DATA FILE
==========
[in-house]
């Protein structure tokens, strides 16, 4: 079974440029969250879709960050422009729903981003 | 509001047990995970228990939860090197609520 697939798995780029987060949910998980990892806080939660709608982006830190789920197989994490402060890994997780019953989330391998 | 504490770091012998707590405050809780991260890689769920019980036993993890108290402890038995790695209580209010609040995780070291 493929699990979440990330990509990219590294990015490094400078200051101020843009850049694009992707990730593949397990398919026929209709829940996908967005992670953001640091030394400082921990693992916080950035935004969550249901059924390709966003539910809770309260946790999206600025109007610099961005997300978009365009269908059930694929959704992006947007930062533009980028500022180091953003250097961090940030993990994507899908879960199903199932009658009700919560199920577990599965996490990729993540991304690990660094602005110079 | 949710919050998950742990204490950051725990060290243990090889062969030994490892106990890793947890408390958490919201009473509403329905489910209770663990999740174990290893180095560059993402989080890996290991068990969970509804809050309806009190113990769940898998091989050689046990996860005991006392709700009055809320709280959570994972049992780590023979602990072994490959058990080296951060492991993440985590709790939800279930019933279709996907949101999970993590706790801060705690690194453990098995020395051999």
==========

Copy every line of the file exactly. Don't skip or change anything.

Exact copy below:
[in-house]
């Protein structure tokens, strides 16, 4: 079974440029969250879709960050422009729903981003 | 509001047990995970228990939860090197609520 697939798995780029987060949910998980990892806080939660709608982006830190789920197989994490402060890994997780019953989330391998 | 504490770091012998707590405050809780991260890689769920019980036993993890108290402890038995790695209580209010609040995780070291 493929699990979440990330990509990219590294990015490094400078200051101020843009850049694009992707990730593949397990398919026929209709829940996908967005992670953001640091030394400082921990693992916080950035935004969550249901059924390709966003539910809770309260946790999206600025109007610099961005997300978009365009269908059930694929959704992006947007930062533009980028500022180091953003250097961090940030993990994507899908879960199903199932009658009700919560199920577990599965996490990729993540991304690990660094602005110079 | 949710919050998950742990204490950051725990060290243990090889062969030994490892106990890793947890408390958490919201009473509403329905489910209770663990999740174990290893180095560059993402989080890996290991068990969970509804809050309806009190113990769940898998091989050689046990996860005991006392709700009055809320709280959570994972049992780590023979602990072994490959058990080296951060492991993440985590709790939800279930019933279709996907949101999970993590706790801060705690690194453990098995020395051999």